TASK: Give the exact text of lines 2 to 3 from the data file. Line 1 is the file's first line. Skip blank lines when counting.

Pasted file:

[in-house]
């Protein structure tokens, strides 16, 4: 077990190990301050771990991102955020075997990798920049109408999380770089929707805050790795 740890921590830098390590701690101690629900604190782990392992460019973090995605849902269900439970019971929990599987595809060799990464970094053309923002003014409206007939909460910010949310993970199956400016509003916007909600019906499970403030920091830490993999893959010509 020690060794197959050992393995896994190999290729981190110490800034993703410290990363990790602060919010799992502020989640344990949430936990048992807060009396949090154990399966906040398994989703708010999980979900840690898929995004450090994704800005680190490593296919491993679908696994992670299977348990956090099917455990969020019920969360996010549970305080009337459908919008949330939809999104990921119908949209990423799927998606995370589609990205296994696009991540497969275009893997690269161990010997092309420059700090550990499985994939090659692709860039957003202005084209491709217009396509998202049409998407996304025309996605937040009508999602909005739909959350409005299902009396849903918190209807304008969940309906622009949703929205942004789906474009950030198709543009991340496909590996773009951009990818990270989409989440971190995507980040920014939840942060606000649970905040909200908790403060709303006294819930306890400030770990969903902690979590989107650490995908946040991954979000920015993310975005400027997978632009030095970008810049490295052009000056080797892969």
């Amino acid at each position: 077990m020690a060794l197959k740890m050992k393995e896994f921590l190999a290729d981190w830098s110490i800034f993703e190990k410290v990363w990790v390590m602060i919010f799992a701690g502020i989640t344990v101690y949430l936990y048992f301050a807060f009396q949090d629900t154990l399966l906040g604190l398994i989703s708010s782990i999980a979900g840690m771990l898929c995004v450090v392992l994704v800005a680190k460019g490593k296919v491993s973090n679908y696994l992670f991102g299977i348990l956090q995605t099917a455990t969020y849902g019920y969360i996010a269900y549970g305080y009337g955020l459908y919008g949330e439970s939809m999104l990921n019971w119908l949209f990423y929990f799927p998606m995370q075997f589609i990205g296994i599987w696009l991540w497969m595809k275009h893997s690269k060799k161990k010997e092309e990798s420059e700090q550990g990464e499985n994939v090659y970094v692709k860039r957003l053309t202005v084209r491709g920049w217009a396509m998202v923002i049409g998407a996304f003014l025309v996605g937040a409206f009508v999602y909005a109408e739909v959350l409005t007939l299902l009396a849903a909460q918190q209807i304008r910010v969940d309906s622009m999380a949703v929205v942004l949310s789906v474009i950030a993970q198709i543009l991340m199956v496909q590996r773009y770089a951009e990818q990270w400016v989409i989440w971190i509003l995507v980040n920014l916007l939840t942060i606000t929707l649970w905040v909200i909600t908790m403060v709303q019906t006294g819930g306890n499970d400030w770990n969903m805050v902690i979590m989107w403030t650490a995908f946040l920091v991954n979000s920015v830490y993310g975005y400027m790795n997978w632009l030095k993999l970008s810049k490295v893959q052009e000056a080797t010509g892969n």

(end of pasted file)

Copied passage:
């Protein structure tokens, strides 16, 4: 077990190990301050771990991102955020075997990798920049109408999380770089929707805050790795 740890921590830098390590701690101690629900604190782990392992460019973090995605849902269900439970019971929990599987595809060799990464970094053309923002003014409206007939909460910010949310993970199956400016509003916007909600019906499970403030920091830490993999893959010509 020690060794197959050992393995896994190999290729981190110490800034993703410290990363990790602060919010799992502020989640344990949430936990048992807060009396949090154990399966906040398994989703708010999980979900840690898929995004450090994704800005680190490593296919491993679908696994992670299977348990956090099917455990969020019920969360996010549970305080009337459908919008949330939809999104990921119908949209990423799927998606995370589609990205296994696009991540497969275009893997690269161990010997092309420059700090550990499985994939090659692709860039957003202005084209491709217009396509998202049409998407996304025309996605937040009508999602909005739909959350409005299902009396849903918190209807304008969940309906622009949703929205942004789906474009950030198709543009991340496909590996773009951009990818990270989409989440971190995507980040920014939840942060606000649970905040909200908790403060709303006294819930306890400030770990969903902690979590989107650490995908946040991954979000920015993310975005400027997978632009030095970008810049490295052009000056080797892969």
């Amino acid at each position: 077990m020690a060794l197959k740890m050992k393995e896994f921590l190999a290729d981190w830098s110490i800034f993703e190990k410290v990363w990790v390590m602060i919010f799992a701690g502020i989640t344990v101690y949430l936990y048992f301050a807060f009396q949090d629900t154990l399966l906040g604190l398994i989703s708010s782990i999980a979900g840690m771990l898929c995004v450090v392992l994704v800005a680190k460019g490593k296919v491993s973090n679908y696994l992670f991102g299977i348990l956090q995605t099917a455990t969020y849902g019920y969360i996010a269900y549970g305080y009337g955020l459908y919008g949330e439970s939809m999104l990921n019971w119908l949209f990423y929990f799927p998606m995370q075997f589609i990205g296994i599987w696009l991540w497969m595809k275009h893997s690269k060799k161990k010997e092309e990798s420059e700090q550990g990464e499985n994939v090659y970094v692709k860039r957003l053309t202005v084209r491709g920049w217009a396509m998202v923002i049409g998407a996304f003014l025309v996605g937040a409206f009508v999602y909005a109408e739909v959350l409005t007939l299902l009396a849903a909460q918190q209807i304008r910010v969940d309906s622009m999380a949703v929205v942004l949310s789906v474009i950030a993970q198709i543009l991340m199956v496909q590996r773009y770089a951009e990818q990270w400016v989409i989440w971190i509003l995507v980040n920014l916007l939840t942060i606000t929707l649970w905040v909200i909600t908790m403060v709303q019906t006294g819930g306890n499970d400030w770990n969903m805050v902690i979590m989107w403030t650490a995908f946040l920091v991954n979000s920015v830490y993310g975005y400027m790795n997978w632009l030095k993999l970008s810049k490295v893959q052009e000056a080797t010509g892969n």